Scotland, Wales and Northern Ireland could be handed new powers as a result of Brexit, Michael Gove has said.
The Tory leadership candidate said that leaving the EU offered the chance to “renew and reboot” the Union as he set out his pitch to succeed David Cameron as prime minister.
Mr Gove said control over policy areas such as agriculture and fishing could go to the Scottish Parliament and the Welsh and Northern Irish assemblies.
His pitch to develop a “fairly funded, flexible and robust” Union was seized on by the SNP, who accused him of plotting to axe the Barnett Formula, which distributes funds between the nations of the UK.
Mr Gove, who was born in Edinburgh and brought up in Aberdeen, was speaking at a campaign launch a day after he declared as candidate.
He said: “This referendum has led to questions about how we stay together in one United Kingdom – and for me, in every sense, this is about family.
“In a family you listen, you treat each other with respect, you make things better.
“That is what I will do. Treating Scotland, Wales, Northern Ireland with respect. Working to make things better.
“The vote to leave the European Union gives us the chance to renew and reboot the Union.
“We are taking back control of policy areas like agriculture and fishing that are vital to the economies of Scotland, Wales and Northern Ireland, and the Scottish Parliament and devolved assemblies can enjoy new powers in these and other areas.
“I think we need to explore how we can develop a fairly funded, flexible and robust Union for our new circumstances – and I will work across political divides, with respect, to build that new Union.”
Mr Gove said the vote in Scotland, where 62 per cent backed Remain, raised “profound” questions and vowed to listen to Scottish public opinion.
Commenting on First Minister Nicola Sturgeon’s efforts to secure Scotland’s place in the EU, he said: “I don’t want to take any precipitous steps and the First Minister has an absolute constitutional right to do as she thinks is appropriate in these circumstances.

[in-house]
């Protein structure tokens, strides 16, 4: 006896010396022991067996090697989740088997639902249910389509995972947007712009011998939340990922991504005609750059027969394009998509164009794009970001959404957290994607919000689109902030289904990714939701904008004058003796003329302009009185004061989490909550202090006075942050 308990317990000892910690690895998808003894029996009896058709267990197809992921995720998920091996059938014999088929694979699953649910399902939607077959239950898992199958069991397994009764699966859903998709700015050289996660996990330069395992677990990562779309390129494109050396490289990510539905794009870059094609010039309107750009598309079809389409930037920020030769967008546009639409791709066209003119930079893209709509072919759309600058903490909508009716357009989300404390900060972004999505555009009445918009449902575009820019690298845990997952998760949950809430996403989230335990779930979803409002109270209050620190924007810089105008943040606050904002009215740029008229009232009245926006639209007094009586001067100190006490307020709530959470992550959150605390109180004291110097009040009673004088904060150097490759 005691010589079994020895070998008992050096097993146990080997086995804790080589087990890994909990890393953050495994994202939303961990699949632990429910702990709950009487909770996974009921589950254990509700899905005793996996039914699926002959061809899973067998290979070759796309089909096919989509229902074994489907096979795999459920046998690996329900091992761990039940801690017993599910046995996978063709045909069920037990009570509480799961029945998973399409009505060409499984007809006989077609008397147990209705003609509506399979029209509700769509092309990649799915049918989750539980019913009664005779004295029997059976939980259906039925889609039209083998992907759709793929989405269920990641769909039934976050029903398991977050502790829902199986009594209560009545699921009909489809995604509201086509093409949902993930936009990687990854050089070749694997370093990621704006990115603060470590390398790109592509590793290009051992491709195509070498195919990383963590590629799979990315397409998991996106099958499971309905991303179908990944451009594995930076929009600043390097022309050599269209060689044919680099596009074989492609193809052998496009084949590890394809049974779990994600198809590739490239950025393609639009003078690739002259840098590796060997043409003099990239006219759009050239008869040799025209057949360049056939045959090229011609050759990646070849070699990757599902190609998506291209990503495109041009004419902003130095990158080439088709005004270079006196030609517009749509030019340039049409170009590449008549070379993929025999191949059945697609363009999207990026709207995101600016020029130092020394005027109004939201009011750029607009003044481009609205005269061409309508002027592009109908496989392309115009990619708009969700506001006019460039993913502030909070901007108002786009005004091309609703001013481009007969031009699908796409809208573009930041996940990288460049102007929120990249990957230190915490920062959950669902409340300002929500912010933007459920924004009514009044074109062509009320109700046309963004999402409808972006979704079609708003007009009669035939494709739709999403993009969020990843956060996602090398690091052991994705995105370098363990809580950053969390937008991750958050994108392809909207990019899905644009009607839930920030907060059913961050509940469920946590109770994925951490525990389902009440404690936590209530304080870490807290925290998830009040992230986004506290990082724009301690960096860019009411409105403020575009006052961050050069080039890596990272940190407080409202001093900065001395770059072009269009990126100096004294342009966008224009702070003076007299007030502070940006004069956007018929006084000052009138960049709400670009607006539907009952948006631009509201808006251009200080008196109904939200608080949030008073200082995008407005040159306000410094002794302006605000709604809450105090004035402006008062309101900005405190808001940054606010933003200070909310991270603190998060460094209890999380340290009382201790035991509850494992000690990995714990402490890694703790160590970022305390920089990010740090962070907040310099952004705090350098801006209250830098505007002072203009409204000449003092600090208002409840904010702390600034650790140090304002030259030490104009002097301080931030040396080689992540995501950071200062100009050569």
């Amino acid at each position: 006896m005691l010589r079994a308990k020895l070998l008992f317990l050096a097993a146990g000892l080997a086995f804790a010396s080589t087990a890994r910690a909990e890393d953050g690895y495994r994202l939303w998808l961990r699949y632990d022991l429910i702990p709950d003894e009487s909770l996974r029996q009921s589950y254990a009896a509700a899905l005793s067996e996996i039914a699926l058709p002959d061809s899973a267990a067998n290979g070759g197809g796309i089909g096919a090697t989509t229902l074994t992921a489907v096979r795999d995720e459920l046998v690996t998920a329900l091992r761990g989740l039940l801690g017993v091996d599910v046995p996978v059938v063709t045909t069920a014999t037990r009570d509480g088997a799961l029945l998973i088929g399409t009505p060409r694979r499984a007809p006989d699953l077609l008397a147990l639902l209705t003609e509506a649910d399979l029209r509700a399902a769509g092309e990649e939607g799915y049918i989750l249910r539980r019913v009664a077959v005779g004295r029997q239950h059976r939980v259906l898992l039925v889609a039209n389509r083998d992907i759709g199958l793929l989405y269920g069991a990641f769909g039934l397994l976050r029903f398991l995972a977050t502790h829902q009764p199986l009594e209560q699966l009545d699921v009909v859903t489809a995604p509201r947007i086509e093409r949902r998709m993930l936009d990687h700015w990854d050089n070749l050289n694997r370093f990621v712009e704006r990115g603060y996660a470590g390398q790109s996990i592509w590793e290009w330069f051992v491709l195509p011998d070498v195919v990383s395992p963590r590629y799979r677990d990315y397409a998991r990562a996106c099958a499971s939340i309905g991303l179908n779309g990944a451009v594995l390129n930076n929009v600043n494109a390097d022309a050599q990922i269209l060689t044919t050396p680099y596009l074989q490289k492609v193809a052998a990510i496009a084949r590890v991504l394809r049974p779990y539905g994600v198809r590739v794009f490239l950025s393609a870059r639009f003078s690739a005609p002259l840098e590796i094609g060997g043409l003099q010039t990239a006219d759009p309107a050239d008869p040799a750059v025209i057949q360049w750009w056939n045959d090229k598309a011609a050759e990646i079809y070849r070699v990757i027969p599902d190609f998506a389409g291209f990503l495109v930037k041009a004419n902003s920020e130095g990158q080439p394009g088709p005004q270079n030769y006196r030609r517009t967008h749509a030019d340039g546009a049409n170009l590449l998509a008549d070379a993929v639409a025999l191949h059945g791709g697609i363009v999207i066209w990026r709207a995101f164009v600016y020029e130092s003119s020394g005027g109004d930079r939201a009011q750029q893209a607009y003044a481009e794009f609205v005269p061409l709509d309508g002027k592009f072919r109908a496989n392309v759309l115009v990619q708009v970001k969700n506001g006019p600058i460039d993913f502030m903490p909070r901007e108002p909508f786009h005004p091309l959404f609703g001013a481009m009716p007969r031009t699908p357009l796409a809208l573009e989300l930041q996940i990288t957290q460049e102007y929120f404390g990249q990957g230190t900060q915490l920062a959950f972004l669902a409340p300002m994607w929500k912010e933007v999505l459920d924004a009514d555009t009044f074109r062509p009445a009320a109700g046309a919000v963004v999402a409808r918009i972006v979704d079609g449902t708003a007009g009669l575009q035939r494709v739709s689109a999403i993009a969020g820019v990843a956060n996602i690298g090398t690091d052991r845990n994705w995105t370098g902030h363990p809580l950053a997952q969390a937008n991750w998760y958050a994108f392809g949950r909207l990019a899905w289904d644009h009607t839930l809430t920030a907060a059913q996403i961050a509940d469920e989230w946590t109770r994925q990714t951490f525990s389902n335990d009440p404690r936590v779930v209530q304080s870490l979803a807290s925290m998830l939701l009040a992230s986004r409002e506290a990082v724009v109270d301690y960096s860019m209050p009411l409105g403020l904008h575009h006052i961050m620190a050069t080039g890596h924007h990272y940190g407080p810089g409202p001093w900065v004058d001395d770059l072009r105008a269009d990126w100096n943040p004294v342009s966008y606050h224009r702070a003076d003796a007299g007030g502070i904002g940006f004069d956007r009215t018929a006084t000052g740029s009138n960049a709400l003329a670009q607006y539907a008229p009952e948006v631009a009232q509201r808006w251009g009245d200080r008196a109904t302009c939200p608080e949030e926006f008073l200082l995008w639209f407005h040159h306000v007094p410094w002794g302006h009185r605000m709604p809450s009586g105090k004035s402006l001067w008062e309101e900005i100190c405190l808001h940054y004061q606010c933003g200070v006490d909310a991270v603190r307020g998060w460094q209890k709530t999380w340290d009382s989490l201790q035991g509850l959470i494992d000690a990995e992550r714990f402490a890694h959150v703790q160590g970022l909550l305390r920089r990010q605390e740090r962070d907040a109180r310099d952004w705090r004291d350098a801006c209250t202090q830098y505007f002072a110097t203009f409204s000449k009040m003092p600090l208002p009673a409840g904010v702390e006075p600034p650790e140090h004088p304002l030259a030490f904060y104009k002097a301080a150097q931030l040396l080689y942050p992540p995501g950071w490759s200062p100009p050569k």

“If she wants a prime minister who understands and believes in Scotland – and indeed somebody who has got personal friends in the SNP, who include SNP MPs, people I’ve worked with for 20 years – then I can do that.
“I can do it because the one thing I will want to do is make the United Kingdom work and I will treat with respect those people who’ve got a mandate in Scotland.”
Northern Ireland’s Finance Minister, Simon Hamilton, has discussed Brexit with a Norwegian minister.
The DUP minister met with Minister of Trade and Industry Monica Maeland at the OECD Skills Summit in Bergen, Norway. He said that in light of the interest in the ‘Norway model’ as a possible future for the UK, it had been “an unmissable opportunity to discuss Norway’s relationship with the EU”.
Meanwhile, Chancellor George Osborne has abandoned his target for cleaning up the nation’s finances by the end of the parliament after warning that Britain will no longer achieve a budget surplus by 2020.